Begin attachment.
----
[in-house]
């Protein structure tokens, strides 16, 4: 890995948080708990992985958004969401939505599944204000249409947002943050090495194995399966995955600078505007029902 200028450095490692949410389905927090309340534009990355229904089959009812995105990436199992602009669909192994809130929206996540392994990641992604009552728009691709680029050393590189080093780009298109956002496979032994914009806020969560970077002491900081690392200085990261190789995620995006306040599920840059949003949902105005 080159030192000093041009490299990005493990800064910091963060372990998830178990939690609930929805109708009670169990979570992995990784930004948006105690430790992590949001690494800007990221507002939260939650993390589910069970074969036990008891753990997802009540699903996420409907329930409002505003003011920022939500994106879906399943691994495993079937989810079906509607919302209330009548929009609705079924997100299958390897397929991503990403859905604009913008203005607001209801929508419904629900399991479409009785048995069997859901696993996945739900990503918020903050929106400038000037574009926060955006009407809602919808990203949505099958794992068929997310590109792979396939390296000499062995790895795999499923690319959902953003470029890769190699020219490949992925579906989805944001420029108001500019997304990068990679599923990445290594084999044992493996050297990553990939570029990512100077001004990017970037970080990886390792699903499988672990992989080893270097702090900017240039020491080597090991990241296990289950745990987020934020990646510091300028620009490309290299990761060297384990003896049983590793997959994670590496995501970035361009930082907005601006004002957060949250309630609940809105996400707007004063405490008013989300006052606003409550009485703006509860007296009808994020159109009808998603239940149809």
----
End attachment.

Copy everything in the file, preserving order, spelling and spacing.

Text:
[in-house]
């Protein structure tokens, strides 16, 4: 890995948080708990992985958004969401939505599944204000249409947002943050090495194995399966995955600078505007029902 200028450095490692949410389905927090309340534009990355229904089959009812995105990436199992602009669909192994809130929206996540392994990641992604009552728009691709680029050393590189080093780009298109956002496979032994914009806020969560970077002491900081690392200085990261190789995620995006306040599920840059949003949902105005 080159030192000093041009490299990005493990800064910091963060372990998830178990939690609930929805109708009670169990979570992995990784930004948006105690430790992590949001690494800007990221507002939260939650993390589910069970074969036990008891753990997802009540699903996420409907329930409002505003003011920022939500994106879906399943691994495993079937989810079906509607919302209330009548929009609705079924997100299958390897397929991503990403859905604009913008203005607001209801929508419904629900399991479409009785048995069997859901696993996945739900990503918020903050929106400038000037574009926060955006009407809602919808990203949505099958794992068929997310590109792979396939390296000499062995790895795999499923690319959902953003470029890769190699020219490949992925579906989805944001420029108001500019997304990068990679599923990445290594084999044992493996050297990553990939570029990512100077001004990017970037970080990886390792699903499988672990992989080893270097702090900017240039020491080597090991990241296990289950745990987020934020990646510091300028620009490309290299990761060297384990003896049983590793997959994670590496995501970035361009930082907005601006004002957060949250309630609940809105996400707007004063405490008013989300006052606003409550009485703006509860007296009808994020159109009808998603239940149809």